carapace of fish picked clean with piranha precision

trace of paleolithic like a triglobyte’s impression     like

a spiny-tailed indent of hoof compressed in georgia clay

the body’s correlative:     gnaw of anorexic pang



opalescent play of colors (white w/ bluish tints, red-streaked)

manufactured porcelain pottery glazes

urn of well-wrought amazonite       not the sound of one hand clapping

but the clap of venus de milo’s right hand as it hit the floor

moon-marbly parthenon of ruin

containment of art        a brook of clean-cleaved rubble

earthquake of regurgitated pebbles in a crashing wave

sparkle of a tsunami before it hits a city



silicate rock-forming       semi-precious       heterogeneous colors

rose & amethyst       cairngorm       dark-brown shot-through streaks, like smoke

shaped like crystal prisms terminating in        striated six-face pyramids

sphinxes of onyx,        opal-marbled,        question you:

how hard is it       to quit smoking       to quit gauging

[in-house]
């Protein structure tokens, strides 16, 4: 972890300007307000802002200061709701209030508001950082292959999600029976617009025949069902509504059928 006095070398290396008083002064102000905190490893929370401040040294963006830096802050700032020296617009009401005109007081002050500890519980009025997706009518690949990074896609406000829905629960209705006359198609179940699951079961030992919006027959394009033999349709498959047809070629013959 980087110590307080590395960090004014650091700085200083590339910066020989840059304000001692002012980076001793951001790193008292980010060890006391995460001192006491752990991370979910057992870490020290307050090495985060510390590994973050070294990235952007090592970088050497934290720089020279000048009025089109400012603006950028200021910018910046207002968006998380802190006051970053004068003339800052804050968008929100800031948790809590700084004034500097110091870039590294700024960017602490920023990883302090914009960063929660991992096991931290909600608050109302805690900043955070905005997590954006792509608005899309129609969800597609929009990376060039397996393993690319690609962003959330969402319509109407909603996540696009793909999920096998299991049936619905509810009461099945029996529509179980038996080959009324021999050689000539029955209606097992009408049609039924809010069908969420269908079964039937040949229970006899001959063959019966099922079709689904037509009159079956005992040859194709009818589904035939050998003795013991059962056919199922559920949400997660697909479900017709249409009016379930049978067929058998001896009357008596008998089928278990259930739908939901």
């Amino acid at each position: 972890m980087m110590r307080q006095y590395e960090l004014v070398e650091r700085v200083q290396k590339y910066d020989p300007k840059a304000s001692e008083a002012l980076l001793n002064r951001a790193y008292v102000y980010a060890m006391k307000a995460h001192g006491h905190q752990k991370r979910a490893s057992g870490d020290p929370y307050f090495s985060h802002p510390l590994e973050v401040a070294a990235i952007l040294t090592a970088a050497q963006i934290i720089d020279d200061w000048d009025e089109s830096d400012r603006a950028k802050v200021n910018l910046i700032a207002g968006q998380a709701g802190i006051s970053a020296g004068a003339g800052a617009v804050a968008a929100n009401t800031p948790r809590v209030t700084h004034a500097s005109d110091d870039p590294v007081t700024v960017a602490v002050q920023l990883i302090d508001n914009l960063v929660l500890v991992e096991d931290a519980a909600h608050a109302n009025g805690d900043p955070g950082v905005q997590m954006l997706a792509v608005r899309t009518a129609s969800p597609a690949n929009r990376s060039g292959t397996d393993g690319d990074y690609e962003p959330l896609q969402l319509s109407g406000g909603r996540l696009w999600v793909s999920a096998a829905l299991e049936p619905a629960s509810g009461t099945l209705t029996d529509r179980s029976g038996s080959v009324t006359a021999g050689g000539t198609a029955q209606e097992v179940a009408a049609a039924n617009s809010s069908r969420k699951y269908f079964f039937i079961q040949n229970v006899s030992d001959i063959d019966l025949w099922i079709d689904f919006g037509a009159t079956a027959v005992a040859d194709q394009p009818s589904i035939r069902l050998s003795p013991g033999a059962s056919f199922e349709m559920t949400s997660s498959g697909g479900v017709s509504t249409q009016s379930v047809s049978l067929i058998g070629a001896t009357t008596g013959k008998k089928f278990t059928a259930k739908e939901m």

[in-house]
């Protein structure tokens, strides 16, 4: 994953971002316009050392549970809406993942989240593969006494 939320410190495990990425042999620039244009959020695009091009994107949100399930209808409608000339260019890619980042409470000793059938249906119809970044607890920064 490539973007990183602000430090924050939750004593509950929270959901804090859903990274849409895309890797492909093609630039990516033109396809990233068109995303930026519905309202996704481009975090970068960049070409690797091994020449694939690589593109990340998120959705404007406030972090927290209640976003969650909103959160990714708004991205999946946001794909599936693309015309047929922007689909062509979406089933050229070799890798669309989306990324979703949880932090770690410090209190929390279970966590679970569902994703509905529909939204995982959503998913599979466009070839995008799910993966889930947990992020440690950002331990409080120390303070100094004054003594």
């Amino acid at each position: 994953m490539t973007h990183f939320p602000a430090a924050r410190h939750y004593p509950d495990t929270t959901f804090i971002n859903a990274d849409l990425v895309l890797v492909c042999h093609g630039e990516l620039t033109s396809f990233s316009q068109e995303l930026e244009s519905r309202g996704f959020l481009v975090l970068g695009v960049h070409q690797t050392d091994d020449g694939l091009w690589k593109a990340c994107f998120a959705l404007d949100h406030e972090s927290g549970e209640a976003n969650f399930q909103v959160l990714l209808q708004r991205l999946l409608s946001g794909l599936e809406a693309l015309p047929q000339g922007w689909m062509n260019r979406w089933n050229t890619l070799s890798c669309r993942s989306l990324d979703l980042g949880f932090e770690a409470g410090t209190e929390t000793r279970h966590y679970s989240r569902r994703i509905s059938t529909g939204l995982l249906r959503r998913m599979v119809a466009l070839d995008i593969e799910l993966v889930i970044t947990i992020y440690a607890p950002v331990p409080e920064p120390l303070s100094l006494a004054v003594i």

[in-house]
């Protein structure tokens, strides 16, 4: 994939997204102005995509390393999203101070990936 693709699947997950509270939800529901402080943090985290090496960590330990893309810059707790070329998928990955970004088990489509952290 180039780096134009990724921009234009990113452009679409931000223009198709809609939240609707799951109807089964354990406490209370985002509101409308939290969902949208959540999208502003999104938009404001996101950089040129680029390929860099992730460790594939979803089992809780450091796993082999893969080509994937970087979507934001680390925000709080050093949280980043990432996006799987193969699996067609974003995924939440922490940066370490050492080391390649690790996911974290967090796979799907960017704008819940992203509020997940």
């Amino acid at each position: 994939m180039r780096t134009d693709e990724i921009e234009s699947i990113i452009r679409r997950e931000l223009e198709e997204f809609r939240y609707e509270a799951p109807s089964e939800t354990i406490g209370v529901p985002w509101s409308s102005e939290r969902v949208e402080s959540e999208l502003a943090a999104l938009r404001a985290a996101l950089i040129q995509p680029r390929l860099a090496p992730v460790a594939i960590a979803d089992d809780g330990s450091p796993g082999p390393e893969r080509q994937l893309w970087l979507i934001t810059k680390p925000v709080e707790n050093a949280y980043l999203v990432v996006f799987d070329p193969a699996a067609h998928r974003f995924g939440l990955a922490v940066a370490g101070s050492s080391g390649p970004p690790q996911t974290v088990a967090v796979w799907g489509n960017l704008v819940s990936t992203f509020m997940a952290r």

a hard scale of your own        of day-to-day existence       

no 12-steps       no plague      no blinding        & no incest



crystals are prismatic and bipyramidal

named after topazos, an island in the red sea

as adamant as naming things after

the land of canaan

hard as starting over with

agnostic nomenclature      hard as naming

I was traumatized



two main varieties blue and green    can be yellow to brown or almost black

can be basically a peacock or the nbc logo or networks in general

the shade of the jutting arabesques in Balanchine ballets

corundum’s main use: emery paper

grinding wheels & discs